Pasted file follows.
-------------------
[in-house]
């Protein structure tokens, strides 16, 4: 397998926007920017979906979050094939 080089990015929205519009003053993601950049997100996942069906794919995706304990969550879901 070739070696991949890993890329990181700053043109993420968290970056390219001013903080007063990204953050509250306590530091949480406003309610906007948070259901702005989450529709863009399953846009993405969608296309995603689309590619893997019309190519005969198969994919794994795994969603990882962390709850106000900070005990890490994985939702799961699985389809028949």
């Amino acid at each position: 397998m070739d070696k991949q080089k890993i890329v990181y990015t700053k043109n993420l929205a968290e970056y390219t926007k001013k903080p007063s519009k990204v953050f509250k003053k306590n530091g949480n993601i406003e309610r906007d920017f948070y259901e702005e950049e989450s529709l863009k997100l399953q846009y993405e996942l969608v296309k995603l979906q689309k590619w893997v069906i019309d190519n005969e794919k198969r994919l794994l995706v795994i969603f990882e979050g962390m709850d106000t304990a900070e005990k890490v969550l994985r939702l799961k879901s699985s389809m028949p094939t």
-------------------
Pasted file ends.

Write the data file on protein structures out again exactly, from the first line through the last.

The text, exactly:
[in-house]
């Protein structure tokens, strides 16, 4: 397998926007920017979906979050094939 080089990015929205519009003053993601950049997100996942069906794919995706304990969550879901 070739070696991949890993890329990181700053043109993420968290970056390219001013903080007063990204953050509250306590530091949480406003309610906007948070259901702005989450529709863009399953846009993405969608296309995603689309590619893997019309190519005969198969994919794994795994969603990882962390709850106000900070005990890490994985939702799961699985389809028949």
């Amino acid at each position: 397998m070739d070696k991949q080089k890993i890329v990181y990015t700053k043109n993420l929205a968290e970056y390219t926007k001013k903080p007063s519009k990204v953050f509250k003053k306590n530091g949480n993601i406003e309610r906007d920017f948070y259901e702005e950049e989450s529709l863009k997100l399953q846009y993405e996942l969608v296309k995603l979906q689309k590619w893997v069906i019309d190519n005969e794919k198969r994919l794994l995706v795994i969603f990882e979050g962390m709850d106000t304990a900070e005990k890490v969550l994985r939702l799961k879901s699985s389809m028949p094939t």